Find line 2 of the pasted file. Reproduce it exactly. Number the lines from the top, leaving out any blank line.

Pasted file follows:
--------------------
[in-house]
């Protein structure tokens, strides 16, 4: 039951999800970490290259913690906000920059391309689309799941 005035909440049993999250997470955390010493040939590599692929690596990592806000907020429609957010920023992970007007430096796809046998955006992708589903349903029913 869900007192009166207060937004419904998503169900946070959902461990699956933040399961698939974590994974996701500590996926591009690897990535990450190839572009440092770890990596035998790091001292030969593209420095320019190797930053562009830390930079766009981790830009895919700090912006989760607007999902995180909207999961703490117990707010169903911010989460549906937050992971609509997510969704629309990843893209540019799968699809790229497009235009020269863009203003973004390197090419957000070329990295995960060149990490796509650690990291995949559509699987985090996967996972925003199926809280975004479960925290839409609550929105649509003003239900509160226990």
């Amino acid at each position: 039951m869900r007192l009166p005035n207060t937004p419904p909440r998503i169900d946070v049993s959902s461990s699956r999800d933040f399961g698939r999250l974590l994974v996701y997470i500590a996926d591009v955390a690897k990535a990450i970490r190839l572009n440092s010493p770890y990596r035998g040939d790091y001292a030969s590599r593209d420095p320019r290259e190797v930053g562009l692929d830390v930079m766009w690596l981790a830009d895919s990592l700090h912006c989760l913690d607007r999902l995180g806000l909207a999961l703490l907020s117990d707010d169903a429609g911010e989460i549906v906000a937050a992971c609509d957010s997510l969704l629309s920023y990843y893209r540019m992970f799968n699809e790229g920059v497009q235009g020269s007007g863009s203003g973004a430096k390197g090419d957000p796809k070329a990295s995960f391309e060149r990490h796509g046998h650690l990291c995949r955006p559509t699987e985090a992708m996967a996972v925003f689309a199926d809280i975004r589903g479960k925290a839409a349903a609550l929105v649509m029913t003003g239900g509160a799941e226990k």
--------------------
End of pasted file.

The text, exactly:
């Protein structure tokens, strides 16, 4: 039951999800970490290259913690906000920059391309689309799941 005035909440049993999250997470955390010493040939590599692929690596990592806000907020429609957010920023992970007007430096796809046998955006992708589903349903029913 869900007192009166207060937004419904998503169900946070959902461990699956933040399961698939974590994974996701500590996926591009690897990535990450190839572009440092770890990596035998790091001292030969593209420095320019190797930053562009830390930079766009981790830009895919700090912006989760607007999902995180909207999961703490117990707010169903911010989460549906937050992971609509997510969704629309990843893209540019799968699809790229497009235009020269863009203003973004390197090419957000070329990295995960060149990490796509650690990291995949559509699987985090996967996972925003199926809280975004479960925290839409609550929105649509003003239900509160226990």